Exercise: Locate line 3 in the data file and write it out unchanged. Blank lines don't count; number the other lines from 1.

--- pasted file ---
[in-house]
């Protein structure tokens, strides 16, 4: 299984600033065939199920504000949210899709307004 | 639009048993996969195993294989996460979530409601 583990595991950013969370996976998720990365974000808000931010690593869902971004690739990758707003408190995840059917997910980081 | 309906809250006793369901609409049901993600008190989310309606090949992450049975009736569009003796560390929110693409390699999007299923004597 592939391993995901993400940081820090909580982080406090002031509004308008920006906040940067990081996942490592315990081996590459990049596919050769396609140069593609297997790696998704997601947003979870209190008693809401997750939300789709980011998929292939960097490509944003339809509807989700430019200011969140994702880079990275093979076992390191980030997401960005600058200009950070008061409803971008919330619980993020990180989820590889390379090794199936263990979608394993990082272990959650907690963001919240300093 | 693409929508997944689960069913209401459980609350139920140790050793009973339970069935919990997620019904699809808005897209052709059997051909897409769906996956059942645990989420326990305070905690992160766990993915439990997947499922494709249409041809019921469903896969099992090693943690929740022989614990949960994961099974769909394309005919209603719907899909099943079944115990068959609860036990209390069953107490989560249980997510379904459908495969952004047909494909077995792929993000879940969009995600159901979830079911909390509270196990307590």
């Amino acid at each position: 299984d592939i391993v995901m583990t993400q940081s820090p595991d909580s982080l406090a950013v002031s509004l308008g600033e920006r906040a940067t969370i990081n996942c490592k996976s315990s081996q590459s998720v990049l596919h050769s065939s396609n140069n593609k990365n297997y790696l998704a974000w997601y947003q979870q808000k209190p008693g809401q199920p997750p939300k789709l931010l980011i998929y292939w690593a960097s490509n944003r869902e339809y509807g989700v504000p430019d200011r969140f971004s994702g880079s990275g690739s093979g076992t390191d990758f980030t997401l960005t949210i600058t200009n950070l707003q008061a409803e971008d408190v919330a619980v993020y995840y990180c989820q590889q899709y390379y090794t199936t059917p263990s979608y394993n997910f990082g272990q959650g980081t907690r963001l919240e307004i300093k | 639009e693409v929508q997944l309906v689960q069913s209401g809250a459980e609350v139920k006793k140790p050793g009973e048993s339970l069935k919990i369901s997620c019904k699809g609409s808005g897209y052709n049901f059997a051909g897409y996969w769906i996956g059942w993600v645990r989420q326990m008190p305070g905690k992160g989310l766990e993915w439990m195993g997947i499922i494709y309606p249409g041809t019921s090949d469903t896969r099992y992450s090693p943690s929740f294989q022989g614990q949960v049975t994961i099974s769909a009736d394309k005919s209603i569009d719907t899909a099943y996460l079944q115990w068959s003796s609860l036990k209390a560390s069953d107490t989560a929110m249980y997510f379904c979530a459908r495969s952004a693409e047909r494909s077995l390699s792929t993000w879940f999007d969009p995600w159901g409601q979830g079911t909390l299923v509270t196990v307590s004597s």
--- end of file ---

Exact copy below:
């Amino acid at each position: 299984d592939i391993v995901m583990t993400q940081s820090p595991d909580s982080l406090a950013v002031s509004l308008g600033e920006r906040a940067t969370i990081n996942c490592k996976s315990s081996q590459s998720v990049l596919h050769s065939s396609n140069n593609k990365n297997y790696l998704a974000w997601y947003q979870q808000k209190p008693g809401q199920p997750p939300k789709l931010l980011i998929y292939w690593a960097s490509n944003r869902e339809y509807g989700v504000p430019d200011r969140f971004s994702g880079s990275g690739s093979g076992t390191d990758f980030t997401l960005t949210i600058t200009n950070l707003q008061a409803e971008d408190v919330a619980v993020y995840y990180c989820q590889q899709y390379y090794t199936t059917p263990s979608y394993n997910f990082g272990q959650g980081t907690r963001l919240e307004i300093k | 639009e693409v929508q997944l309906v689960q069913s209401g809250a459980e609350v139920k006793k140790p050793g009973e048993s339970l069935k919990i369901s997620c019904k699809g609409s808005g897209y052709n049901f059997a051909g897409y996969w769906i996956g059942w993600v645990r989420q326990m008190p305070g905690k992160g989310l766990e993915w439990m195993g997947i499922i494709y309606p249409g041809t019921s090949d469903t896969r099992y992450s090693p943690s929740f294989q022989g614990q949960v049975t994961i099974s769909a009736d394309k005919s209603i569009d719907t899909a099943y996460l079944q115990w068959s003796s609860l036990k209390a560390s069953d107490t989560a929110m249980y997510f379904c979530a459908r495969s952004a693409e047909r494909s077995l390699s792929t993000w879940f999007d969009p995600w159901g409601q979830g079911t909390l299923v509270t196990v307590s004597s």